Speakers have been announced for the DAH Digital Conference, taking place on 18 November 2016 in Trinity College Dublin.
Steven Jones is DeBartolo Professor of Digital Humanities in the Department of English, University of South Florida. He is author of The Emergence of the Digital Humanities (New York: Routledge, 2014), a book which examines this shift in our relationship to digital technology and the ways that it has affected humanities scholarship and the academy more broadly. He is also author of The Meaning of Video Games: Gaming and Textual Strategies (2008) and Against Technology: From the Luddites to Neo-Luddism (2006).
His most recent book is Roberto Busa, S.J., and the Emergence of Humanities Computing: The Priest and the Punched Cards (2016).
Maria Chatzichristodoulou (aka Maria X) joined London South Bank University (LSBU) in 2015 as Associate Professor in Performance and New Media, and Head of External Development and Enterprise for the School of Arts and Creative Industries. Previously she was a Lecturer in Theatre and Performance at the University of Hull (2009-2015), where she also acted as Director of Postgraduate Studies for the School of Arts and New Media (2010 -2013), before moving to the School of Drama, Music and Screen (2014-15). Maria is a cultural practitioner who has worked as curator, producer, performer, writer and community organiser in the UK, Greece and internationally. She holds a PhD in Art and Computational Technologies from Goldsmiths, University of London (2010).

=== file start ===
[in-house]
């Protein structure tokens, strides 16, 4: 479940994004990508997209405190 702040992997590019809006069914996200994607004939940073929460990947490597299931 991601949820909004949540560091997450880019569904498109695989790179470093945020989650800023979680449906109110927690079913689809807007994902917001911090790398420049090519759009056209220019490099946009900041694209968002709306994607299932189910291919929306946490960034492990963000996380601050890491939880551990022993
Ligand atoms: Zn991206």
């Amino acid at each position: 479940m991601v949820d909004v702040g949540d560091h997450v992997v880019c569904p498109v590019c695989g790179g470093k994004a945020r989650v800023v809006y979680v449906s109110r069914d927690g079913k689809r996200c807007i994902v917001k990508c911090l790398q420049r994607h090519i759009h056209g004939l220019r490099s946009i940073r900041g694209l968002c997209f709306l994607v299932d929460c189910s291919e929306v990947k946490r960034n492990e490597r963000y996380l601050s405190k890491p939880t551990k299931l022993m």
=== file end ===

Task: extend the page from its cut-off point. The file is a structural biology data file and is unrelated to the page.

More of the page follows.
Maria has published in journals such as RiDE and Contemporary Theatre Review and from January 2016 will be Editor in Chief of the International Journal of Performance Arts and Digital Media. She is co-editor of the volumes Interfaces of Performance (Ashgate, 2009) and Intimacy Across Visceral and Digital Performance (Palgrave Macmillan, 2012). Her edited volume Live Art in the UK is due in 2017 by Bloomsbury, and her monograph Performance in Networked Cultures is due by Palgrave Macmillan in 2018. Maria also co-curates the annual Digital Performance Weekender at Watermans, London, among other events.
Rod Stoneman is Emeritus Professor at National University of Ireland, Galway and former Director of the Huston School of Film & Digital Media. He was Chief Executive of the Irish Film Board until 2003 and previously a Deputy Commissioning Editor in the Independent Film and Video Department at Channel 4 Television. He is the author of Seeing is Believing: The Politics of the Image (Black Dog Publishing, 2013), Chavez: The Revolution Will Be Televised: A Case Study of Politics and the Media (Wallflower Press, 2009) and is co-editor of ‘The Quiet Man’…And Beyond: Reflections on a Classic Film, John Ford and Ireland (Liffey Press, 2009)